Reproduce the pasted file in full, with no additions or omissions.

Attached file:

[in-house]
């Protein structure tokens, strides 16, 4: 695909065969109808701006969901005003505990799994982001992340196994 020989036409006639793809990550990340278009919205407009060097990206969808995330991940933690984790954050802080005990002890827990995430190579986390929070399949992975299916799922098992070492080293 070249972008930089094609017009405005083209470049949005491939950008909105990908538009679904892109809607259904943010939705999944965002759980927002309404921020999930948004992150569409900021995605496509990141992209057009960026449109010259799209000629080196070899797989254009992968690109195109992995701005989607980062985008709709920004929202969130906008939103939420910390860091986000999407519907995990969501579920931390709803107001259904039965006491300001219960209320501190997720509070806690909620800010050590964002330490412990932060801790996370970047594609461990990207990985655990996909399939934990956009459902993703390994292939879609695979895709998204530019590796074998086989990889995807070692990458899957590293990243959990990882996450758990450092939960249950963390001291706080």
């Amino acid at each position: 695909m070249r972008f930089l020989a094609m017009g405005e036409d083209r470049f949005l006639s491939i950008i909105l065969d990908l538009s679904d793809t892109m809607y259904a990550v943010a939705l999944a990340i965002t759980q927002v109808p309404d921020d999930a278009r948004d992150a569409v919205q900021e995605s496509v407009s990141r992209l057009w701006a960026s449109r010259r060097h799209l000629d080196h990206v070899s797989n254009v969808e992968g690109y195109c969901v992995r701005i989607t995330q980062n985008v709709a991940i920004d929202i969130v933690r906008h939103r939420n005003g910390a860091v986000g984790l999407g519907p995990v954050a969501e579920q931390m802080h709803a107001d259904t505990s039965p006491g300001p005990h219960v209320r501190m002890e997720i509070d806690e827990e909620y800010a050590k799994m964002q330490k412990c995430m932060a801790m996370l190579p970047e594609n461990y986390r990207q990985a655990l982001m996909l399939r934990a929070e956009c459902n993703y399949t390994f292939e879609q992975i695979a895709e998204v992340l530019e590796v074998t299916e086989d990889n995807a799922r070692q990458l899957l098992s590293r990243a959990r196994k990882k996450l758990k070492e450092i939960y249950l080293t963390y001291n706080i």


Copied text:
[in-house]
């Protein structure tokens, strides 16, 4: 695909065969109808701006969901005003505990799994982001992340196994 020989036409006639793809990550990340278009919205407009060097990206969808995330991940933690984790954050802080005990002890827990995430190579986390929070399949992975299916799922098992070492080293 070249972008930089094609017009405005083209470049949005491939950008909105990908538009679904892109809607259904943010939705999944965002759980927002309404921020999930948004992150569409900021995605496509990141992209057009960026449109010259799209000629080196070899797989254009992968690109195109992995701005989607980062985008709709920004929202969130906008939103939420910390860091986000999407519907995990969501579920931390709803107001259904039965006491300001219960209320501190997720509070806690909620800010050590964002330490412990932060801790996370970047594609461990990207990985655990996909399939934990956009459902993703390994292939879609695979895709998204530019590796074998086989990889995807070692990458899957590293990243959990990882996450758990450092939960249950963390001291706080």
């Amino acid at each position: 695909m070249r972008f930089l020989a094609m017009g405005e036409d083209r470049f949005l006639s491939i950008i909105l065969d990908l538009s679904d793809t892109m809607y259904a990550v943010a939705l999944a990340i965002t759980q927002v109808p309404d921020d999930a278009r948004d992150a569409v919205q900021e995605s496509v407009s990141r992209l057009w701006a960026s449109r010259r060097h799209l000629d080196h990206v070899s797989n254009v969808e992968g690109y195109c969901v992995r701005i989607t995330q980062n985008v709709a991940i920004d929202i969130v933690r906008h939103r939420n005003g910390a860091v986000g984790l999407g519907p995990v954050a969501e579920q931390m802080h709803a107001d259904t505990s039965p006491g300001p005990h219960v209320r501190m002890e997720i509070d806690e827990e909620y800010a050590k799994m964002q330490k412990c995430m932060a801790m996370l190579p970047e594609n461990y986390r990207q990985a655990l982001m996909l399939r934990a929070e956009c459902n993703y399949t390994f292939e879609q992975i695979a895709e998204v992340l530019e590796v074998t299916e086989d990889n995807a799922r070692q990458l899957l098992s590293r990243a959990r196994k990882k996450l758990k070492e450092i939960y249950l080293t963390y001291n706080i």